Ironwood, Mich., is an iron-mining ski town with a population around 7,000, and it’s home to Ava Podewitz’s grandfather, Kelly Helgren. Ava visited him this summer on vacation.
One beautiful afternoon, she was roaming the bluffs with her cousin, Kayla, while the rest of the family was playing a game of wiffle ball on the flatlands nearby. Ava’s mother, Julie, recounts the story her father told her: He described hearing “the sound of angels” floating from the bluffs to where he was watching the wiffle-ball game — Ava’s singing was filling the bluffs.
As soon as Julie Podewitz finishes telling the story, a grinning Ava breaks into a line from “Heidi” about goat herders and “mysterious angels climbing up the rocks.” She then bursts into giggles about the sentiment. It not only suggests how the 9-year-old doesn’t take herself too seriously, but it also presents an interesting juxtaposition.
A visit to her grandpa who lives on ample acreage outside of town was the perfect training for her upcoming lead role as Heidi in “Heidi” at Venice Theatre. One difference, though, is her grandpa isn’t a persnickety hermit who needs to be won over by a little girl. But Ava and the title character do have a lot in common.
“Heidi and I like observing things, touching everything. We like to see everything, (and we both) want to do everything,” Ava says. “We’re both go-getters.”
But Ava says Heidi is braver than she is.
“I might be scared to have my aunt drop me off at my grandfather’s house who I don’t know or haven’t met,” she says.
It’s hard to believe that the wise-beyond-her-years Ava is scared to do anything. Ava doesn’t have an ounce of stage fright in her, and she performs in ballets for Revelle Academy, in addition to acting.
She leapt into theater after watching an inspiring performance of “The Princess and the Pea” at Venice Theatre. With a push from her kindergarten music teacher, Ava auditioned for “The Sound of Music” at age 5. Although other little girls were armed with résumés and past experience, it was Ava who landed the part of the youngest Von Trapp, Gretel.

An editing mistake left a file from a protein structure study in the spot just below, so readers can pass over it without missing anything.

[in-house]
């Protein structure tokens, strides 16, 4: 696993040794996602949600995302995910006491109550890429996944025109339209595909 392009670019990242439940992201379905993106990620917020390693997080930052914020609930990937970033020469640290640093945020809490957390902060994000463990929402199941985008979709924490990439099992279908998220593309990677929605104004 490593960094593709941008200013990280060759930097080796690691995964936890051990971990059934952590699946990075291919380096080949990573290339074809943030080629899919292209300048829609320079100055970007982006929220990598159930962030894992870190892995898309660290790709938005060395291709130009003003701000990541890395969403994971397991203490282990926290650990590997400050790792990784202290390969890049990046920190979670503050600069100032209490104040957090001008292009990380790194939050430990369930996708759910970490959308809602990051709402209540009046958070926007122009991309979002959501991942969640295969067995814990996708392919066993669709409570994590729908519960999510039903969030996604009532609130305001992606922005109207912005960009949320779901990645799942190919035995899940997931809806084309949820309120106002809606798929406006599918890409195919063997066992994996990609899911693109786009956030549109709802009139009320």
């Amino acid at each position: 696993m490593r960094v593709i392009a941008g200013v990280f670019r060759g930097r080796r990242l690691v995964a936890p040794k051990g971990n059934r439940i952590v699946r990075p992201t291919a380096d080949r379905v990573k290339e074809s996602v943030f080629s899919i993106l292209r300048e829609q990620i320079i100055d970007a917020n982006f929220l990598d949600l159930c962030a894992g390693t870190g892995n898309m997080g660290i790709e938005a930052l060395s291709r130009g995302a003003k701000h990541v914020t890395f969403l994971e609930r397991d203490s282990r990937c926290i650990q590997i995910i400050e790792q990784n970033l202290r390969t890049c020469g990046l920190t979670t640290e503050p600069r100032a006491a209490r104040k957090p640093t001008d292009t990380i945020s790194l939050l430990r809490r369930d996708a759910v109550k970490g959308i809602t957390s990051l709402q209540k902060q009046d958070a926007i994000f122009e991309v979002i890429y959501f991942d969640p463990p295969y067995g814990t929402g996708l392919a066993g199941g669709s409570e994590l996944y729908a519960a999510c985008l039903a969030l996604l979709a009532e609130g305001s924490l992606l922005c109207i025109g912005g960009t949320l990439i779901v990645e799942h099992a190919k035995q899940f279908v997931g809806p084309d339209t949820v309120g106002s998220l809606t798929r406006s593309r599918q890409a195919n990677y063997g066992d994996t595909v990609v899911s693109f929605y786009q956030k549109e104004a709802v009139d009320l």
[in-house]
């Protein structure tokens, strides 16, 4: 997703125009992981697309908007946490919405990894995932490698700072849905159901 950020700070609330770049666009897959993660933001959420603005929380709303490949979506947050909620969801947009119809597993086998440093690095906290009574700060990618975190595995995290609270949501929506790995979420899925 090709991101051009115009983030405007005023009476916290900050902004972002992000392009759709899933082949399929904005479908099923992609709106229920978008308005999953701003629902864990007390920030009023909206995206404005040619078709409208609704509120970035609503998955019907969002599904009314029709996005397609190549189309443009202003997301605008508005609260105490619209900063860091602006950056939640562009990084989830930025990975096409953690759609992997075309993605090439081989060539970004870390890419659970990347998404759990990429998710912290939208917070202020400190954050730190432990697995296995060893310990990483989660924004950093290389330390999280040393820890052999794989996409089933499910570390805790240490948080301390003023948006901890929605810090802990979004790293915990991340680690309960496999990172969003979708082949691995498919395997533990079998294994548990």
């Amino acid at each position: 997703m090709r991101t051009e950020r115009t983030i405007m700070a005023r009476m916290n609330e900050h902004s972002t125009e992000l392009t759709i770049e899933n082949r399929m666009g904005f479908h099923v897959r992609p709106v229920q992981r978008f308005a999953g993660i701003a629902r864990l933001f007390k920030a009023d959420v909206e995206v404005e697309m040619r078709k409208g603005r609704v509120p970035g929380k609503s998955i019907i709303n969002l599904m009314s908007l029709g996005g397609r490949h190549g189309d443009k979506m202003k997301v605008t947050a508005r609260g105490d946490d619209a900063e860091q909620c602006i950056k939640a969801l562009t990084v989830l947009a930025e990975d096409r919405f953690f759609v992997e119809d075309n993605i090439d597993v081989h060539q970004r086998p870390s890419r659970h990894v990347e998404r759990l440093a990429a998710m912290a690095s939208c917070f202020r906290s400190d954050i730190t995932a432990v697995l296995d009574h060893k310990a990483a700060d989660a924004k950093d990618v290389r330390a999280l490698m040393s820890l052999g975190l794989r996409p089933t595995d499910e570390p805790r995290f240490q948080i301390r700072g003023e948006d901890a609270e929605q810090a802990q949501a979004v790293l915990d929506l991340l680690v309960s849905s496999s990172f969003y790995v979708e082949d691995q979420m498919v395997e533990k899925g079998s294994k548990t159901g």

The show times were after her bedtime, and she’d get home at midnight and go to school the next day. But her parents are supportive of what their daughter loves to do.
“Certainly, if she liked baseball, we’d be on the baseball field,” Julie Podewitz says. But, for the little girl who creates movies for school projects and directs plays on play dates with her peers, performing is what makes her tick.
Her parents are never pushy. In fact, they don’t even help her run lines — they don’t need to.
“I got it,” Ava tells them. In fact, she can rattle off not only her lines in “Heidi,” but everyone else’s.
Ava is catching up to her parents in terms of theater experience. Her mom has performed in and choreographed nine productions on Venice Theatre’s stage, and her dad, Jim, has been involved at Venice Theatre for three years. So far, Ava has been in “The Sound of Music,” “Annie,” “Annie Get Your Gun” and “The King and I.” But Heidi is her first lead role.
When Ava was deemed too young for the role of Sally Brown in “You’re a Good Man Charlie Brown,” which she auditioned for in fall 2011, she took the initiative and asked if she could help out backstage, instead.
“If you don’t get something you really want, it makes you want to try harder on the next audition,” she says.
Not getting cast didn’t faze Ava. She enjoyed her work turning pages of music and setting the props.
It was Ava who got her father involved at Venice Theatre. He had no prior theater experience. During Ava’s stint in “Annie Get Your Gun,” director Brad Wages suggested he needed a lot of men for a production of “Ragtime.” Jokingly, Jim Podewitz said to give him a call. Next thing he knew, he was on stage singing and dancing. One of his favorite moments was sharing the stage with Ava in “The King and I.”
Toward the end of the play, she had a monologue, and her father was stationed behind her on a platform.
“I remember how, every night, I was so proud of her for doing a monologue by herself,” he says, “but I had to stand there all serious.”
She and her father have each logged more than 300 hours in rehearsals and shows and working backstage.
“I’m just amazed at how courageous she is,” her dad says. “Me at her age, I probably would have died of fright, and she does it every night over and over — she’s brave and fearless.”
Although Ava may think Heidi is braver than she, when asked if she’s nervous about the upcoming performance, she confidently says, “nope!”
She’s got it in the bag.
IF YOU GO
When: Opens at 7 p.m. Thursday, Sept. 13. Runs through Sept. 30.
Where: Venice Theatre, 140 W. Tampa Ave., Venice
Cost: $10 to $17
More info: Call 488-1115, or visit venicestage.com
Currently 1 Response
- What a wonderful story. Congratulations Ava, and good luck from Ohio (Uncle Paul, Aunt Tammy, Michael and Andrew).
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